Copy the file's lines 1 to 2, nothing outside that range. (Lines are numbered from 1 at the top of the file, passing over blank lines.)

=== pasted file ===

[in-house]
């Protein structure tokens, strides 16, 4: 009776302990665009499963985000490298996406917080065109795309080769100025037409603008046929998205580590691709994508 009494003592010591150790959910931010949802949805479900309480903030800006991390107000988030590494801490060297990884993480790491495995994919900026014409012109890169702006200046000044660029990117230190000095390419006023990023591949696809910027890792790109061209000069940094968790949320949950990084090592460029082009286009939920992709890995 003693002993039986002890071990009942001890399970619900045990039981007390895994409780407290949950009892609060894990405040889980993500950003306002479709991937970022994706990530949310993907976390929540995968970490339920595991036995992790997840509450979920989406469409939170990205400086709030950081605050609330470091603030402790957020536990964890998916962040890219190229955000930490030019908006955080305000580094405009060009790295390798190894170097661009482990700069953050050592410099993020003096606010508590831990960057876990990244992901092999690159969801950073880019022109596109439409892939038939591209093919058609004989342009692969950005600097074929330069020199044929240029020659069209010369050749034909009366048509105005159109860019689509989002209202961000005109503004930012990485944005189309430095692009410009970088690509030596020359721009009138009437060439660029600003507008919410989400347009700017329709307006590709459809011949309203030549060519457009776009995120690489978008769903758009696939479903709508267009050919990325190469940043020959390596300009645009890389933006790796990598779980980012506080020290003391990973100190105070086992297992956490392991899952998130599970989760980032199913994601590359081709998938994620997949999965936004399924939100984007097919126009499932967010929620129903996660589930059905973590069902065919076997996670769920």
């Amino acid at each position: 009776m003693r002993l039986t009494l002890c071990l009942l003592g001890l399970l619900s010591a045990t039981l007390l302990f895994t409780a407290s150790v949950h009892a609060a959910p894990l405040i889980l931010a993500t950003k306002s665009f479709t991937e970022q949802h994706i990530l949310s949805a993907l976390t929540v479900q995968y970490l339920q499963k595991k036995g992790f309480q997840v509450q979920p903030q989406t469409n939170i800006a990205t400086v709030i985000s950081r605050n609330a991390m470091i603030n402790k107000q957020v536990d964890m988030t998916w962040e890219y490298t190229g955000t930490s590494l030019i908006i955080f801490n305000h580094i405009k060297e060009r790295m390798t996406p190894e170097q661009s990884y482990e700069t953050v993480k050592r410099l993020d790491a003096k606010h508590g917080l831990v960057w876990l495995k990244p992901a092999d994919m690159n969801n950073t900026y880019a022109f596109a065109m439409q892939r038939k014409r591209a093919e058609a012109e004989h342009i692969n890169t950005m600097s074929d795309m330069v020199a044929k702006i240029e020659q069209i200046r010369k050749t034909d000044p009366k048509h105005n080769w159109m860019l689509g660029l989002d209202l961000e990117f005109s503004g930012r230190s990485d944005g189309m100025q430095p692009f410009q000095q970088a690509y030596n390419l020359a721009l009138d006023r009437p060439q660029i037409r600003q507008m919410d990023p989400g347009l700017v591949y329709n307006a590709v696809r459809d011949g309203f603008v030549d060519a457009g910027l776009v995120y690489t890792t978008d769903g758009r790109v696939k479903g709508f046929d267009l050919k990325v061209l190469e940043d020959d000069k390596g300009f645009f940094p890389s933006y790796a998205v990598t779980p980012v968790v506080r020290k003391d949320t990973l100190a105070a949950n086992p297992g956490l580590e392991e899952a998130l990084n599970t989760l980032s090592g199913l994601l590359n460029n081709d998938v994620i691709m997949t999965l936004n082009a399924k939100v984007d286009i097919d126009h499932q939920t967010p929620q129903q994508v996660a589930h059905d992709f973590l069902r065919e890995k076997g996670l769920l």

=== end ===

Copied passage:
[in-house]
């Protein structure tokens, strides 16, 4: 009776302990665009499963985000490298996406917080065109795309080769100025037409603008046929998205580590691709994508 009494003592010591150790959910931010949802949805479900309480903030800006991390107000988030590494801490060297990884993480790491495995994919900026014409012109890169702006200046000044660029990117230190000095390419006023990023591949696809910027890792790109061209000069940094968790949320949950990084090592460029082009286009939920992709890995 003693002993039986002890071990009942001890399970619900045990039981007390895994409780407290949950009892609060894990405040889980993500950003306002479709991937970022994706990530949310993907976390929540995968970490339920595991036995992790997840509450979920989406469409939170990205400086709030950081605050609330470091603030402790957020536990964890998916962040890219190229955000930490030019908006955080305000580094405009060009790295390798190894170097661009482990700069953050050592410099993020003096606010508590831990960057876990990244992901092999690159969801950073880019022109596109439409892939038939591209093919058609004989342009692969950005600097074929330069020199044929240029020659069209010369050749034909009366048509105005159109860019689509989002209202961000005109503004930012990485944005189309430095692009410009970088690509030596020359721009009138009437060439660029600003507008919410989400347009700017329709307006590709459809011949309203030549060519457009776009995120690489978008769903758009696939479903709508267009050919990325190469940043020959390596300009645009890389933006790796990598779980980012506080020290003391990973100190105070086992297992956490392991899952998130599970989760980032199913994601590359081709998938994620997949999965936004399924939100984007097919126009499932967010929620129903996660589930059905973590069902065919076997996670769920």